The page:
as soon as feasible thereafter or at the time of next printing of the 
product labeling for packaging.
    FDA may require an ANDA holder to submit revised product labeling 
at a different time for safety labeling changes required under section 
505(o)(4) of the FD&C Act or for REMS under section 505-1 of the FD&C 
Act. This may occur, for example, in the context of approval of 
modifications to a single, shared system REMS that are made to conform 
to safety labeling changes (see section 505-1(i)(1)(B) of the FD&C 
Act).
2. Changes to Highlights of Prescribing Information (Proposed 
Sec. Sec.  314.70(c)(6) and 601.12(f)(1) and (f)(2))
    We are proposing to revise Sec. Sec.  314.70(c)(6) and 601.12(f)(1) 
and (f)(2) to remove the limitation on submission of CBE-0 supplements 
for changes to the Highlights of drug labeling in the PLR format.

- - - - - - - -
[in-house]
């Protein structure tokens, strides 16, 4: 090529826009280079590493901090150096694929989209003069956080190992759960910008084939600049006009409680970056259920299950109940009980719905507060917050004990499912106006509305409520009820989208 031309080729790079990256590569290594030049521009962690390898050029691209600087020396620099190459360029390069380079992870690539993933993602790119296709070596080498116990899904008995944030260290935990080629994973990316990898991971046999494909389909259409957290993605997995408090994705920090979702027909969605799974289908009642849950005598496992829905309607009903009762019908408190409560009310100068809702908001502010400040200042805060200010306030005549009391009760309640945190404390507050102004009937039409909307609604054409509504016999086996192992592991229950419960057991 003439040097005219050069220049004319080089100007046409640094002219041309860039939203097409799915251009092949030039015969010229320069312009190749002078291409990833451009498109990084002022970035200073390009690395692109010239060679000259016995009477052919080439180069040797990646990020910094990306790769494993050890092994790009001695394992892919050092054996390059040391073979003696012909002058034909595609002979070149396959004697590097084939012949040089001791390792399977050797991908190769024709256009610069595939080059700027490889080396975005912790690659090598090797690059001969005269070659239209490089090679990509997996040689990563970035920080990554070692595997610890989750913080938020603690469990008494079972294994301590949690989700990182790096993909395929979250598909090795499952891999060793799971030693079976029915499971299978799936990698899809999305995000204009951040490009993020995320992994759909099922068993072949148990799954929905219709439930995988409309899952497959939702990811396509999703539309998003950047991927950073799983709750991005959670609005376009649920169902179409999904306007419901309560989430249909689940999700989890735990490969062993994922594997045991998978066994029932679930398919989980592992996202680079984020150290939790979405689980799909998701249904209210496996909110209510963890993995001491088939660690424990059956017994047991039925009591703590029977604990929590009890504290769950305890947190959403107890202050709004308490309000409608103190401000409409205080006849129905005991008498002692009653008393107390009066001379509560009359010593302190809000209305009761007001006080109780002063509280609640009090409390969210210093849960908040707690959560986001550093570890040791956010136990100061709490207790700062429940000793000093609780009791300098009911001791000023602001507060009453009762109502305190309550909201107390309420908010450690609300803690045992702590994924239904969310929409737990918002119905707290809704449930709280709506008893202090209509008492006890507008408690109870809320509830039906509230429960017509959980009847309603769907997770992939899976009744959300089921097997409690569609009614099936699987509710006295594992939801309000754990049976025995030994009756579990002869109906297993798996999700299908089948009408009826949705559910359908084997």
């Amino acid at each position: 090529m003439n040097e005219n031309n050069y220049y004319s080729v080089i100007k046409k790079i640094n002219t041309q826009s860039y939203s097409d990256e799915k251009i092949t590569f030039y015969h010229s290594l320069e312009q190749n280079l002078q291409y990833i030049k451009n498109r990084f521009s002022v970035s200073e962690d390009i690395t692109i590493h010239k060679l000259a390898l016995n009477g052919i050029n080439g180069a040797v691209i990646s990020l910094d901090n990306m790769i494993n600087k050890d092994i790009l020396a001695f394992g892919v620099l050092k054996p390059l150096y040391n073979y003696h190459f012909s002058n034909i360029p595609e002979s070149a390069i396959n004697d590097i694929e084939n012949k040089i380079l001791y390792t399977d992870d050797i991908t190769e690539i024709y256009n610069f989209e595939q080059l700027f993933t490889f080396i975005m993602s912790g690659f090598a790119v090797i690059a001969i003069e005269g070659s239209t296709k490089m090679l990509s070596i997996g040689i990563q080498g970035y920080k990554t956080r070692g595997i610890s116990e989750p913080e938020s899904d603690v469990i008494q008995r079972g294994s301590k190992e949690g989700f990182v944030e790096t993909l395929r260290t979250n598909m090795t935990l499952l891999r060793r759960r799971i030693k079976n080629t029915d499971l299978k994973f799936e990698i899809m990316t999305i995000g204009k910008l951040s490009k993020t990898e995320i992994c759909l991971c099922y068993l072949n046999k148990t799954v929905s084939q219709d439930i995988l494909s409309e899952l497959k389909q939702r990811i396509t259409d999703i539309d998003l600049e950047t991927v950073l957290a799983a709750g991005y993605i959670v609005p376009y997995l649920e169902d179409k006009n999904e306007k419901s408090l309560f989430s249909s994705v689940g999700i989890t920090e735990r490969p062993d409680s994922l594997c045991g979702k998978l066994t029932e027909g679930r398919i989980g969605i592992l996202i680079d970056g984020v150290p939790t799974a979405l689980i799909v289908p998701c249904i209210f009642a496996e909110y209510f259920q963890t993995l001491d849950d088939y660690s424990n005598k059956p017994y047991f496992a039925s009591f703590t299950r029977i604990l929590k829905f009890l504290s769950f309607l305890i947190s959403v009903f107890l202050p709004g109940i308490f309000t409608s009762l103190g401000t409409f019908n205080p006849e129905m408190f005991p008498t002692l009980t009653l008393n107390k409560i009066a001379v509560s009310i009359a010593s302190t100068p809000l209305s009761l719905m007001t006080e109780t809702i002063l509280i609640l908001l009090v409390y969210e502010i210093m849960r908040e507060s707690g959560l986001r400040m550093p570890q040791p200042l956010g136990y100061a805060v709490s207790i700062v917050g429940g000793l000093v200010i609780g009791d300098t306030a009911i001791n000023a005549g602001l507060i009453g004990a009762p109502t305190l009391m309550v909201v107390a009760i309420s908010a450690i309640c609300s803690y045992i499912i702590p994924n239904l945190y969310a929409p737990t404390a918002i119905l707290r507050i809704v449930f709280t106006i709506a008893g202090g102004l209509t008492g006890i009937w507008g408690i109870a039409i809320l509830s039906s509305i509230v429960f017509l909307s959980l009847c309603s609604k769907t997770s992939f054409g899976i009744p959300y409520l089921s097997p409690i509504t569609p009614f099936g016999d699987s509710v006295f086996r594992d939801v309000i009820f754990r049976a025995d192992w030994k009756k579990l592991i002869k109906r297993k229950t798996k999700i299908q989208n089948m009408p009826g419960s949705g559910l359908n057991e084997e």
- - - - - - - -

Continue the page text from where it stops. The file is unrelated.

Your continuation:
Current Sec. Sec.  314.70(c)(6) and 601.12(f)(1) and (f)(2) exclude 
most changes to the information required in the Highlights, which are 
classified as a ``major change'' that must be made by a prior approval 
supplement, unless FDA specifically requests that the labeling change 
be submitted in a CBE-0 supplement or FDA grants a waiver request under 
Sec.  314.90. This exception reflected the Agency's earlier view that 
FDA review and approval of most proposed changes to the information in 
the Highlights of labeling was necessary because of the difficulty 
involved in summarizing the complex information presented in the full 
prescribing information (see ``Requirements on Content and Format of 
Labeling for Human Prescription Drug and Biological Products,'' 71 FR 
3922 at 3932, January 24, 2006).
    Based on our experience implementing the PLR, we have found this 
restriction on CBE-0 supplements to be unnecessary in practice. In 
response to an applicant's inquiry about submission of a CBE-0 
supplement for a change that would affect the Highlights of drug 
labeling, FDA typically waives this limitation under Sec.  314.90 or 
specifically requests that the applicant proceed with a CBE-0 
supplement under Sec.  314.70(c)(6)(iii)(E) or Sec.  
601.12(f)(2)(i)(E).
    The Highlights of drug labeling is intended to summarize the 
information that is most important for prescribing the drug safely and 
effectively. The

[[Page 67994]]